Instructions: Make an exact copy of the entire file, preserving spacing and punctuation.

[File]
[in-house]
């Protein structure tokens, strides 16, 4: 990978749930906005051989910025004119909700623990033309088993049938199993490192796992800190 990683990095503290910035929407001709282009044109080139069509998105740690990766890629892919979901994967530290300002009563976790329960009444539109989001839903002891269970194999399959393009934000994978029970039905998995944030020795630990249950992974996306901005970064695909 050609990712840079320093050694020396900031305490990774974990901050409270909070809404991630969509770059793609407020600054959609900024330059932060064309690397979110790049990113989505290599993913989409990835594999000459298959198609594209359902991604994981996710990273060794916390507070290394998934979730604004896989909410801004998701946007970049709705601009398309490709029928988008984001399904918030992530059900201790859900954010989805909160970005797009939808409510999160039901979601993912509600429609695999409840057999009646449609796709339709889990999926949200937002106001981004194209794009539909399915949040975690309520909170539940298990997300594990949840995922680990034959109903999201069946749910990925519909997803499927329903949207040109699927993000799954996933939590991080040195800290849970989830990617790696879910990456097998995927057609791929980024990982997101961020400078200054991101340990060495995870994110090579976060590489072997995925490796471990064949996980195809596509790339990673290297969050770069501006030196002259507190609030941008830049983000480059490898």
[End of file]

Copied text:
[in-house]
């Protein structure tokens, strides 16, 4: 990978749930906005051989910025004119909700623990033309088993049938199993490192796992800190 990683990095503290910035929407001709282009044109080139069509998105740690990766890629892919979901994967530290300002009563976790329960009444539109989001839903002891269970194999399959393009934000994978029970039905998995944030020795630990249950992974996306901005970064695909 050609990712840079320093050694020396900031305490990774974990901050409270909070809404991630969509770059793609407020600054959609900024330059932060064309690397979110790049990113989505290599993913989409990835594999000459298959198609594209359902991604994981996710990273060794916390507070290394998934979730604004896989909410801004998701946007970049709705601009398309490709029928988008984001399904918030992530059900201790859900954010989805909160970005797009939808409510999160039901979601993912509600429609695999409840057999009646449609796709339709889990999926949200937002106001981004194209794009539909399915949040975690309520909170539940298990997300594990949840995922680990034959109903999201069946749910990925519909997803499927329903949207040109699927993000799954996933939590991080040195800290849970989830990617790696879910990456097998995927057609791929980024990982997101961020400078200054991101340990060495995870994110090579976060590489072997995925490796471990064949996980195809596509790339990673290297969050770069501006030196002259507190609030941008830049983000480059490898």